It's no accident that Selena Gomez and Francia Raisa became friends.

In part two of Today's exclusive interview with Gomez and Raisa, they told Savannah Guthrie that their shared faith in God is what initially brought them together—and it's also what got them through one of the toughest moments of their lives. Over the summer, as Gomez's battle with lupus worsened and her kidneys started failing, doctors told her she needed a new kidney.

"I had arthritis. My kidneys were shutting down. My mentality was just to keep going," Gomez said Monday. Weeks away from dialysis, Gomez broke down and shared the news with Raisa, her roommate. "One day she came home, and she was emotional. I hadn't asked anything. I knew that she hadn't been feeling well," Raisa said. "She couldn't open a water bottle one day and she chucked it and just started crying." Finding a donor could take between seven and 10 years, doctor said. "It just vomited out of me," Raisa said. "I was like, 'Of course I'll get tested.'"

Soon after, she got her blood and urine tested and underwent a full physical and psychological evaluation. She was a match, but there would be risks involved with the surgery—for both of them. "She lived with me in this interesting time where my kidneys were just done. That was it and I didn't want to ask a single person in my life," Gomez said. "The thought of asking somebody to do that was really difficult for me. And she volunteered and did it...The fact that she was a match, I mean, that's unbelievable." Raisa had her surgery first, followed by Gomez.

In spite of the risks, Raisa decided to go forward with the life-saving operation. "If I didn't have my relationship with God, I don't think I would've been able to," she said. Gomez added, "What I believe is that it does happen for a reason. I think a huge part of my discernment and my honesty and my truth has been because I've had a relationship with God." And while it was a life or death situation, Gomez said Tuesday, "I don't want people to think it's a sad thing that I went through this with Francia, or with anything in my life, because at the end of the day, I think all the stuff I went through made me and defined everything that I am right now. I think it's a really beautiful thing, and I have to remind myself of that. It's not a negative experience."

That's not to say everything went smoothly.

Complications arose soon after the initial surgery, as the singer's new kidney turned around inside her body. "I was freaking out. It was a six-hour surgery that they had to do on me, and the normal kidney process is actually two hours. Apparently one of the arteries had flipped," she recalled. "I'm very thankful that there are people who know what to do in that situation."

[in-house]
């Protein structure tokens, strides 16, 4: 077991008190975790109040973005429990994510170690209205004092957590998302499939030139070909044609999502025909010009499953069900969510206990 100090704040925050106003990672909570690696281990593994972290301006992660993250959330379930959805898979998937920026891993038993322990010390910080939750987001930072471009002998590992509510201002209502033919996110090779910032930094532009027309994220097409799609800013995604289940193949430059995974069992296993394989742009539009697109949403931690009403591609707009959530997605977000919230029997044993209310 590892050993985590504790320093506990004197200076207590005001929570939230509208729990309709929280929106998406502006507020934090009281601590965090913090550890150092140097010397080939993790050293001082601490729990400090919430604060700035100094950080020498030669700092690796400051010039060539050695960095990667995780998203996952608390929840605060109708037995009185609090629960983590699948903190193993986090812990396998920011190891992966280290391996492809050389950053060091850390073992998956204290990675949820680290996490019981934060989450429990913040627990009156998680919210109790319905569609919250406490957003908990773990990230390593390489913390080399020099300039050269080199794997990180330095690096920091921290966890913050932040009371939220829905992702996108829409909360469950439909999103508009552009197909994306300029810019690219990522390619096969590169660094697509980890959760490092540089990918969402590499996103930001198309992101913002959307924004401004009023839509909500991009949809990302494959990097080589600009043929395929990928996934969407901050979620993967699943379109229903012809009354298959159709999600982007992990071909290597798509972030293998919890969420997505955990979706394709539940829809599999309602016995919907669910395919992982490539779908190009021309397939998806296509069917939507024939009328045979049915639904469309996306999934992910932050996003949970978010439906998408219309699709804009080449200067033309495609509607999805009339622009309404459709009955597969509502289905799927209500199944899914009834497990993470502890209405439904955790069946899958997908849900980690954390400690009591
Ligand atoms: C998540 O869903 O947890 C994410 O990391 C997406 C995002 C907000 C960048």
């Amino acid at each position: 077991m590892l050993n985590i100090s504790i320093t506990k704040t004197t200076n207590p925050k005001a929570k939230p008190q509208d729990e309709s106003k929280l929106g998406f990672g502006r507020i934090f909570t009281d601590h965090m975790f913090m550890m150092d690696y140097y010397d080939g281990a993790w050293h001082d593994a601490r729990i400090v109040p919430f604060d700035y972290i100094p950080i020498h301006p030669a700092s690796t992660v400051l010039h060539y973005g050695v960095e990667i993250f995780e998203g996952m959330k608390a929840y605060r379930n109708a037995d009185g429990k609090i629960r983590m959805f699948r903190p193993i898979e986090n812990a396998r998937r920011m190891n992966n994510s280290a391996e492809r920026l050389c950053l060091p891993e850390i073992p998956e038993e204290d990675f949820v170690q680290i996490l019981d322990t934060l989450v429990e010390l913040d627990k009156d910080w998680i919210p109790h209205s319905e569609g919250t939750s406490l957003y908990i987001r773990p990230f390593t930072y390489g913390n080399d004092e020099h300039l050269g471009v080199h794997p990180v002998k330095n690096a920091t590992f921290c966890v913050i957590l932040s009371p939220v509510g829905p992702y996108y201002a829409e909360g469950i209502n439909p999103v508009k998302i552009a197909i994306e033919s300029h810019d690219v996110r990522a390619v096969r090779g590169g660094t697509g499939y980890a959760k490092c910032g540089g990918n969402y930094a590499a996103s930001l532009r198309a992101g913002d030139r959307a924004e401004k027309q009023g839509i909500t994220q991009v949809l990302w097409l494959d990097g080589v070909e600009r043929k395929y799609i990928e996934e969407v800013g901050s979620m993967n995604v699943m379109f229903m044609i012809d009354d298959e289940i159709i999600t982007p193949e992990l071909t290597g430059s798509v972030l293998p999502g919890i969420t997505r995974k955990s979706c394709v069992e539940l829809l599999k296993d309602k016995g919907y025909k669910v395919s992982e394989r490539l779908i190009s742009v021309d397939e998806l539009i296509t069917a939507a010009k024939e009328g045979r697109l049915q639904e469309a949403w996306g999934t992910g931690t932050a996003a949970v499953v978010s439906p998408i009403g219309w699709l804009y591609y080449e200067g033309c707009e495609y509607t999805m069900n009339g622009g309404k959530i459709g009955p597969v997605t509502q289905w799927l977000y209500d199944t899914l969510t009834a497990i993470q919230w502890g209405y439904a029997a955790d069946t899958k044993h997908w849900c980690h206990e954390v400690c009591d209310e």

Francia Raisa, Selena Gomez, Savannah Guthrie, Today

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Diagnosed with lupus in 2015, Gomez said Tuesday that she often pushed herself too hard, career-wise. "I don't think I made the right decisions, because I didn't accept it. It was extremely selfish and at the same time really, really just unnecessary," she said. "I'm not really proud of that." Guthrie suggested Gomez was being hard on herself, to which the singer replied, "That would be easier if I just accepted it, but I am definitely the hardest person on myself, for sure."

Eventually, Gomez's health problems became impossible to ignore.

"I went away to a facility. I took some time off. I need to get my mind right and be healthy," said Gomez, who didn't see Raisa for six months. "I removed myself from everyone in my life." Their continued friendship afterward is a testament to the fact "that you have people in your life that can understand where you are, not judge you for it, not make you feel bad for it," she said. And, according to Raisa, "It was a huge lesson of friendship for me and trust, because it's easy to feel offended or want to be there. It's just...they need to go through their own thing."

Gomez didn't blame fame for making matters worse. In fact, she told Guthrie, "I don't think I ever accepted the position I had. It was me almost feeling guilty about fame, because people could see anyone in my position and say, 'Wow, they've got it all figured out. They've got everything. They get to live this cool life.'" In reality, she said, fame isn't all it's cracked up to be. "You're isolated. You're being looked at. You're being judged. I'm always trying to be nice," she said. "I want to be great. That's genuinely who I am, deep down. But it just seemed pointless."

The singer revealed in September that she and Raisa were recovering from the surgery, and on Monday, Gomez credited the actress for saving her life. "Because she did. That's it," she said. "I guess I got to the point where it was really kind of life or death." As soon as she got the kidney transplant, she said, "My arthritis went away. My lupus—there's about a 3 to 5 percent chance it'll ever come back. My blood pressure is better. My energy, my life has been better." Gomez hopes their story will help others who are on on similar journeys. "I just hope that this inspires people to feel good," the pop star said, "to know that there is really good people in the world."

(E! and NBC are both members of the NBCUniversal family.)

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